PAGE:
UNDERWATER BLIMP, CAT. 5100

Efficient B & S heater parka keeps camera warm, film pliable in temperatures to 68° F. Highest quality materials and workmanship. $168. Other barneys for all cameras. Request brochure.

Super-strong welded marine aluminum housing available for camera, 400 magazine and volta- bloc battery. Top interchangeable for Arri 35. Special nose cone available for 5.7mm lens. $2,495. Catalog 5000.

New Underwater Housing Designed For Arri 16 & 35mm Cameras. Tops Change, as Base is Common. Welded Marine Aluminum Plate 3/e" thick. With¬ stands 60-minute Test at 300' Depth. Request Bro¬ chure. $2,495.

W-l-D-E, W-l-D-E LENSES

i (

Widest wide angle for Arri 35 from B & S optical shop. Sharp, crisp 14.5m F 3.5 Angenieux re¬ places larger, bulkier lenses. Arri mount $375, Mitchell NC mount $39S-

B & S Omnitar lenses fit 16 and 35mm Arris in focal lengths from 125mm through 1000mm, shown above with Mark III Omnipod cradle. Lens shown is F6.3, Catalog No. 1364, $795. See Your Dealer or Write for Brochure. Omnitars Consistently Best for Resolution, Color, and Brilliance.

B & S Multi-Layer Sound Barney for Arri 16 Cuts 80% °f Camera Noise on Location Shooting. Light¬ weight, Effective. Sold Only Through Franchised Arriflex Dealers. $99.50.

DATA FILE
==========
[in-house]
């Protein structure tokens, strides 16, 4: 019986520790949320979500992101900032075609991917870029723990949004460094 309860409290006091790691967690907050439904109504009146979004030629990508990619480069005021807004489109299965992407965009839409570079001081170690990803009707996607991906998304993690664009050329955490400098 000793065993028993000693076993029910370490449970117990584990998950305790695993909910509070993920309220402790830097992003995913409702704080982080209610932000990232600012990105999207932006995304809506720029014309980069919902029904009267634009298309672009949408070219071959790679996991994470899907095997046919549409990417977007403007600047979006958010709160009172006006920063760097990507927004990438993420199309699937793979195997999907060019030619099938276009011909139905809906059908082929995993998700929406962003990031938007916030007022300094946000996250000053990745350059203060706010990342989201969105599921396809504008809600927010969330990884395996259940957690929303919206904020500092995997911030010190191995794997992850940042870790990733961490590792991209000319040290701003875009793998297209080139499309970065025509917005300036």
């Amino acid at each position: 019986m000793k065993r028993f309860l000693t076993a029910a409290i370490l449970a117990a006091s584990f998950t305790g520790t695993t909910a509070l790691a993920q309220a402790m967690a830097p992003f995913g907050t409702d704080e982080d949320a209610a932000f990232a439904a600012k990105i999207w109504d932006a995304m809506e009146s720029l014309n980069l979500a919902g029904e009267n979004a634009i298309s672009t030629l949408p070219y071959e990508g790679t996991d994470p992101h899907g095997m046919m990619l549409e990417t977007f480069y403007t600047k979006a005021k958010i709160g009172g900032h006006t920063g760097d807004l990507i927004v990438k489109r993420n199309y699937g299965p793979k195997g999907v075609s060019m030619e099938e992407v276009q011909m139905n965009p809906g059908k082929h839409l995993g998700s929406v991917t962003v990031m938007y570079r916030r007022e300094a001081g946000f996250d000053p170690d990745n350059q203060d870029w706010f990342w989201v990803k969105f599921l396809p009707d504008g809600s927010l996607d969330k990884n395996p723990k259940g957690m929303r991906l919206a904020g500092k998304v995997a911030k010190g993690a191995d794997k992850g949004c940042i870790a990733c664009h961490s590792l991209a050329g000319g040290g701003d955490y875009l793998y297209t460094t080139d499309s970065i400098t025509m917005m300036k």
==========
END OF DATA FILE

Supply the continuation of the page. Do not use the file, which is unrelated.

BALL-SOCKET HI-HAT, CAT. 1123

B & S Presents the First Hi-Hat Made Expressly for 16mm Arri Ball-Socket Tripod Head. Camera Levels Quickly, Easily. Eliminates Wedging. $34.00.

TRACKING FINDER, CAT. 2600

Great for Sports, Aerials, Moving Targets, etc. Fits Arri 16 for 25 & 50mm Lenses. Easily Attached and Removed. Folds Flat. $49,50.

CIN-AR ADAPTER

Adapt your Arri lenses to "C" mount cameras. On-Off in seconds. See your camera dealer. $16.50.

L-O-N-

G,

SOUND BARNEY, CAT. 1420

T816 BATTERY CHARGER

LONGER LASTING VOLTABLOC BATTERIES

Birns & Sawyer-designed voltabloc batteries guaranteed for longer, trouble-free life. All units encased in first grade cow¬ hide, have belt loop and shoulder strap. Compare!

8.4-Volt $115. 15-Volt $180.

ARRI 35 HI-HAT

Sturdy Hi-hat for mounting Arri 35 to standard tripod. Engineered struts. Base tapped for 3/»" and ’A" Tri¬ pods- $34.00.

L-O-N-G LENSES

End battery woes with B & S guaranteed, self-fused charger for all 8-V and/or 16-V Voltablocs. $49.50.

BIRNS & SAWYER ARRI PRODUCTS

Increase Range and Use of Arriflex Cameras In Sports, Aerials, Underwater, and Sound

JANUARY 1961

13

PHOTOGRAPHIC

WHAT THE INDUSTRY’S CAMERAMEN WERE SHOOTING LAST MONTH

By MARION HUTCHINS

NOTE: Asterisks indicate television film productions.